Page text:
I published my first peer-reviewed article back in 1998, but it took me a while to become a peer reviewer. I did my first review for American Journal of Botany in 2005, a year after completing my PhD at the University of Liverpool and after publishing a couple of articles from my doctoral research. I first joined an editorial board in 2006, when Bangladesh Journal of Plant Taxonomy (the journal where I published my first paper) created a new executive editor position. In 2009, I started mentoring young researchers through the AuthorAID program from INASP (UK). In 2011, the INASP and Bangladesh Academy of Sciences (BAS) organized training for Bangladeshi researchers on research communication — the first-ever event I designed and facilitated.
The contribution of volunteers (e.g. community members, cultural advisers, statisticians, research librarians and research assistants) is often essential for the success of a research output. They are not always acknowledged. But they should be. This Scholarly Kitchen piece offers some great suggestions for good practice in this area. This is a recommended read for researchers of all experience levels.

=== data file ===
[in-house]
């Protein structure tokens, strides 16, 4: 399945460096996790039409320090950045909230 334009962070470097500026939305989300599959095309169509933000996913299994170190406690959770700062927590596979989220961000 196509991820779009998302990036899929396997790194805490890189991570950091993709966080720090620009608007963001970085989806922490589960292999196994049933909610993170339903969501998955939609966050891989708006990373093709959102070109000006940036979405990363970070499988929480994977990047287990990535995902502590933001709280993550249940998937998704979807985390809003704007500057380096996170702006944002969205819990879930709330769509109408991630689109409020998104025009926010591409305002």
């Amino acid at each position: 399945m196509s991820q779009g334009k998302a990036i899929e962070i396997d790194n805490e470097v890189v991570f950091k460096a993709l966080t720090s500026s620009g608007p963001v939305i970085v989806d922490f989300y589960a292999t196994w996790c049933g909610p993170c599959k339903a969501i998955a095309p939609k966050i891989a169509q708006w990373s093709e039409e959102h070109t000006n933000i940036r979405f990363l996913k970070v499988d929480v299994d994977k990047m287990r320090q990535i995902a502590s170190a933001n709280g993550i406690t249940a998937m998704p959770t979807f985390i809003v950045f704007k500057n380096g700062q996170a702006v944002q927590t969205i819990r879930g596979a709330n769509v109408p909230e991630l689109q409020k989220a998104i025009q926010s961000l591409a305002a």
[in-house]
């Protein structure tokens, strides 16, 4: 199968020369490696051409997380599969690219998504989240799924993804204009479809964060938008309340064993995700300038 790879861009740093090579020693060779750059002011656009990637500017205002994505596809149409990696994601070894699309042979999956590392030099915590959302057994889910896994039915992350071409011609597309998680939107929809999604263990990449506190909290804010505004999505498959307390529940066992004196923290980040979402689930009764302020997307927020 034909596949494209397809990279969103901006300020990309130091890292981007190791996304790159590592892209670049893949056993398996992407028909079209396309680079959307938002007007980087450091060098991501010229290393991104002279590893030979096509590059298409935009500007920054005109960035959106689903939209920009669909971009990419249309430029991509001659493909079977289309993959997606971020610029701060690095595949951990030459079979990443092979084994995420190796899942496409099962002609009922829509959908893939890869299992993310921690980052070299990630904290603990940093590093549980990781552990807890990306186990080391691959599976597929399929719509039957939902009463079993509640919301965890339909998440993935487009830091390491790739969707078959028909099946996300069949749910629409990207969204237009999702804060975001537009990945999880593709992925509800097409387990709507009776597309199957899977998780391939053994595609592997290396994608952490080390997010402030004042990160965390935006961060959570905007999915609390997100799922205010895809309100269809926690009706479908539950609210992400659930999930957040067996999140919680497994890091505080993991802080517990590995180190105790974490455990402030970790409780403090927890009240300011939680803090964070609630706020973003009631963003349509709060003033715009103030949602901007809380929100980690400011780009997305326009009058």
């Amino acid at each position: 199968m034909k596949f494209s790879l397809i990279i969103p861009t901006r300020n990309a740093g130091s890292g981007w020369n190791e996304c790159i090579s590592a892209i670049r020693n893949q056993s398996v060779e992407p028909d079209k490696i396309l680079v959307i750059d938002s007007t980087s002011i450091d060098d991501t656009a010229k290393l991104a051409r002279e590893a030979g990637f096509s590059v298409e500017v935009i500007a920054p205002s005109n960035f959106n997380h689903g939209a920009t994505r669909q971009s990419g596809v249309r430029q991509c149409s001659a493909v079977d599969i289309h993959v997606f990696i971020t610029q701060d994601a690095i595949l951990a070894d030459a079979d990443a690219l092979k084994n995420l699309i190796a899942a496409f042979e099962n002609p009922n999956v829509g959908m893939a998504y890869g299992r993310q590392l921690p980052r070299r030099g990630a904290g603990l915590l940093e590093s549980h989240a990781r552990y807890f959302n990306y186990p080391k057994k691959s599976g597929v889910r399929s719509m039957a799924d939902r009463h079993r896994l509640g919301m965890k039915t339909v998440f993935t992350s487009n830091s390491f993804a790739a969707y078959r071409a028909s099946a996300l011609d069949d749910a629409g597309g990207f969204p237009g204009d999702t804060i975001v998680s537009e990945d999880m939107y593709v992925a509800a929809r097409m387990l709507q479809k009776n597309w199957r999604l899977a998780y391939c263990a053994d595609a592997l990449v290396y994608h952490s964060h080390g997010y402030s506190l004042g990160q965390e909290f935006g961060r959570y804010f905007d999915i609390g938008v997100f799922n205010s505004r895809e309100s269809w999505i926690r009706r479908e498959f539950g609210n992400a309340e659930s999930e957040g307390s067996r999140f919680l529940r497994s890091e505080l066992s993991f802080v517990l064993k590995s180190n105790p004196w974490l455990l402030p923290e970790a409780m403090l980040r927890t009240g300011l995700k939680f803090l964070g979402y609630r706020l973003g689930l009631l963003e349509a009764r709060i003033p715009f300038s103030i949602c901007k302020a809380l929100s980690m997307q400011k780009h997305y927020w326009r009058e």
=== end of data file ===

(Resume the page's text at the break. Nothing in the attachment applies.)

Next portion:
If we imagine a manuscript being drafted for a journal, we may see the first cluster of voluntary activities around it. In addition to taking help from friends or colleagues to analyze a dataset or draw a better diagram, early-career researchers often show their draft manuscripts to peers or senior colleagues at their institutions to see “if it is okay”. These not-co-authors offer their advice to young colleagues as a good will gesture or out of academic duty. Many research mentorship programs facilitate similar interactions, but in a bit more formal manner — AuthorAID brings together about 13,250 mentees and 850 mentors from all over the world, mostly from the Global South covering wide range of disciplines, while the Gobeshona Young Researcher Program focuses on the climate change research of Bangladesh, for example.